How to Write a Gift Letter For a Mortgage

Gift letter for a mortgage

Need help writing a gift letter for a mortgage? You've come to the right place.

If you are in the market to purchase your first home, it's not uncommon to get some financial help from your family members or even close friends. This financial help is usually given as a gift.

For such monetary gifts, most lenders typically require a written letter confirming that this money is indeed a gift and not a loan.

Before you draft the letter, it's important to understand why one is needed and what you need to include in it so your lender accepts it.

At the end of this article, we've included a gift letter template to help you draft your own gift letter for a mortgage.

What is a gift letter for a mortgage?

Put simply, a gift letter for a mortgage is a formal letter stating that funds from a donor are a gift that never has to be repaid. A mortgage lender reviews this as part of the application package.

There are a number of key components a lender will look out for:

  • The name of the donor, address and phone number
  • Relationship to donor
  • The precise gift dollar amount
  • Funds transfer date
  • A clear statement that this is purely a gift with no payback required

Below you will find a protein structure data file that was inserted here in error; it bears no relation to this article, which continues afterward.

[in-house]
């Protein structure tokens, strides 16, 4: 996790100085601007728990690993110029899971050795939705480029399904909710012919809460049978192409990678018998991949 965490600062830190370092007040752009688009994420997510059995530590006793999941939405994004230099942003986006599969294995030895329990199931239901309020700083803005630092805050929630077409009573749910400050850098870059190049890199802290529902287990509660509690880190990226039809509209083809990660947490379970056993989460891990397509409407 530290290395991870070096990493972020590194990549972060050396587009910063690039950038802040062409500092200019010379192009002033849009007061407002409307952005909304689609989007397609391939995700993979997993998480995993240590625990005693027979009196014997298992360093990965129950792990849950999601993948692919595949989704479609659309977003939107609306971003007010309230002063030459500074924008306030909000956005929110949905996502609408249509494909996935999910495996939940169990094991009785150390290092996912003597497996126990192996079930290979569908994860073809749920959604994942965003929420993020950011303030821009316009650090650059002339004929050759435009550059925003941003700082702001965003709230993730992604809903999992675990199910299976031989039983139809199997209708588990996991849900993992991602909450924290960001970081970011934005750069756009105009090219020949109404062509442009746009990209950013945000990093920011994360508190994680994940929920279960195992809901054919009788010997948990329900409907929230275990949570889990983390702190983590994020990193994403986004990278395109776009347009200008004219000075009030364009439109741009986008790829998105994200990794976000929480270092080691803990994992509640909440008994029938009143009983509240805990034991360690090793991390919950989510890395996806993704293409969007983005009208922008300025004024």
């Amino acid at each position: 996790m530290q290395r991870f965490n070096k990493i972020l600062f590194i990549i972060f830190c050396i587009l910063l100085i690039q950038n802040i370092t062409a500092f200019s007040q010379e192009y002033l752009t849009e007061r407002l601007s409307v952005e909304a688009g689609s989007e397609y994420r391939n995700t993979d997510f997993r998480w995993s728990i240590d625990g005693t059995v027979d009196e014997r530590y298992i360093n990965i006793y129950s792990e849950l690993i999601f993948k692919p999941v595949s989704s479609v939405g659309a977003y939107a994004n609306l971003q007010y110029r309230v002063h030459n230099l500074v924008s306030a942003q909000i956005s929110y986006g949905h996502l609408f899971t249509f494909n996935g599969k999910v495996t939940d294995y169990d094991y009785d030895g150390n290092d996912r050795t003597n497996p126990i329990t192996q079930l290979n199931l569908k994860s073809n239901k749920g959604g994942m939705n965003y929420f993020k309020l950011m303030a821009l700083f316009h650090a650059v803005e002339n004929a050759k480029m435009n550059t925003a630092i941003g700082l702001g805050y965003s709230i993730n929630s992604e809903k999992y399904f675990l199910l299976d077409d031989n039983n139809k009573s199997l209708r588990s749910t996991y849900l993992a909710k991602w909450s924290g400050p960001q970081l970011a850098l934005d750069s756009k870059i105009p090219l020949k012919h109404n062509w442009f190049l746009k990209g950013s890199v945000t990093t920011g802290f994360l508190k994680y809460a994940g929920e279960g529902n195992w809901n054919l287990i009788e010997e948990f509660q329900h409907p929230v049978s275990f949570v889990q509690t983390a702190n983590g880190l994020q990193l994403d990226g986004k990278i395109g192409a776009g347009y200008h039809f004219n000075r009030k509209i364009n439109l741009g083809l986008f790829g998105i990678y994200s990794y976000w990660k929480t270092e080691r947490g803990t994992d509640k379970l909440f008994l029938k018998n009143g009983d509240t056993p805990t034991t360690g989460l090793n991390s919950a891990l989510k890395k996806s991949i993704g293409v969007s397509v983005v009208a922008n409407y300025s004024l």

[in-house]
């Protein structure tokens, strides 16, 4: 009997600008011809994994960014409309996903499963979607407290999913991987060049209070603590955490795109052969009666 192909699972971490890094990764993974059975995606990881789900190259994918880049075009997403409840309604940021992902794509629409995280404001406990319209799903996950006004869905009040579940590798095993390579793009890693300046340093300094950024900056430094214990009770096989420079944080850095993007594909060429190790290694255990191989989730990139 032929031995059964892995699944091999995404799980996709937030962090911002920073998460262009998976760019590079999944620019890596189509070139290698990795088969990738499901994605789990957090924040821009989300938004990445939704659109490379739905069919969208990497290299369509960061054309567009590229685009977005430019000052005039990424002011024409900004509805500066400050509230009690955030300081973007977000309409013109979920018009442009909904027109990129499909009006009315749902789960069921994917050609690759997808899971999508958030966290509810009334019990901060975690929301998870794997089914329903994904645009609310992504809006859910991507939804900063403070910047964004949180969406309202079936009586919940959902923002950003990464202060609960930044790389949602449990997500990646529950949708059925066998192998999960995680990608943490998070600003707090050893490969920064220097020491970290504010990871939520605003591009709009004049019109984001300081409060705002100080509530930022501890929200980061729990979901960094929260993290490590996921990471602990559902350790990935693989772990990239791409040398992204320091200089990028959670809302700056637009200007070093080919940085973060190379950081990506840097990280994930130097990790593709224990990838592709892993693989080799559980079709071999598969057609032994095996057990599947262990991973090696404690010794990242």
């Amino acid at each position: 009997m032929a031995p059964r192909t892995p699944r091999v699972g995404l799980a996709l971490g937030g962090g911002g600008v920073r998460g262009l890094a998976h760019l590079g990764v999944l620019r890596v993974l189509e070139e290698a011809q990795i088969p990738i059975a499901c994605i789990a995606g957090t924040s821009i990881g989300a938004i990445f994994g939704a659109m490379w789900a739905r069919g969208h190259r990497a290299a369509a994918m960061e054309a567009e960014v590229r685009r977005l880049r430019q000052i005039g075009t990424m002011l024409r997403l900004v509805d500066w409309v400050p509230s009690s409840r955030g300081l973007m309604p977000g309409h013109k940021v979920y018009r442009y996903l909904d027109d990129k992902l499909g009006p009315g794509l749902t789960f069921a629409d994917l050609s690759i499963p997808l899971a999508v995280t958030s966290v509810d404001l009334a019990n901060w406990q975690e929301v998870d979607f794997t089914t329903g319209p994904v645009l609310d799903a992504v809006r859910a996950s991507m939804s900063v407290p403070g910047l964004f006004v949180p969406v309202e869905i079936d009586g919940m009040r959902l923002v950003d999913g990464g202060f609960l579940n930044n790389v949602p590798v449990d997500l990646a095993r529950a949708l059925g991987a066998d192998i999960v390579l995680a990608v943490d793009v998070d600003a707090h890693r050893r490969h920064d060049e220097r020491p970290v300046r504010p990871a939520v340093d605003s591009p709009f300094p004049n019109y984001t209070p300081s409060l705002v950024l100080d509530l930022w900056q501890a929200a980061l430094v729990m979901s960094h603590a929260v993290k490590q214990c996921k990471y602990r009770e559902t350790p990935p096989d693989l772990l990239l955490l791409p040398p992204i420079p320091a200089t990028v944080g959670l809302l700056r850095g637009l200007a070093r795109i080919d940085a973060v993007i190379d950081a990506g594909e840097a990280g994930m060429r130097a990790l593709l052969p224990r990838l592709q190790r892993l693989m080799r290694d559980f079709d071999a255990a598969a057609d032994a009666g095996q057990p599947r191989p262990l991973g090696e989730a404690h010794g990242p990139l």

• Address of the property that the funds will be used for
  • Payment method the donor is using for the transfer (bank account information, checks, etc)

To sum it up, as you write your mortgage gift letter, you want to make sure that it's detailed and precise. The clearer the information in your letter is, the faster you will receive a response. The gift-giver would also need to provide a letter that helps to validate the gift.

Keep in mind that a gift letter is different from a proof of funds letter which the bank also needs to validate that you actually have the funds available.

Why does the bank ask for a mortgage gift letter?

You might be wondering why a lender asks for a mortgage gift letter in the first place.

Well, lenders want to make sure they know what your existing debt obligations are before you take on a mortgage. This is because a person who has a high debt burden presents a much higher risk to the lender.

They essentially want to avoid scenarios where someone receives funds for a home downpayment, and then a shorter time later has to pay it back. If this were to happen, it could make it more challenging for the borrower to make mortgage payments.

That being said, someone who receives a portion of or all of their home downpayment funds as gift money is a completely different story. They would not owe anyone a payment which means a lower overall debt obligation.

If banks did not insist on a formal mortgage gift letter, they might encounter increased fraudulent activity. As a result, an official letter clears up any questions and concerns they might have.

It is important to contact your lender and understand the exact information they need in the letter. Some lenders may require additional information to accept the gift.

How much money can you receive as a gift?

There are a few rules that apply to down payment gifts. These boil down largely to the tax implications involved.

For starters, a gift recipient does not face any tax consequences. On the other hand, a gift-giver might. There are certain thresholds above which a gift-giver would have to pay taxes based on IRS gift tax rules.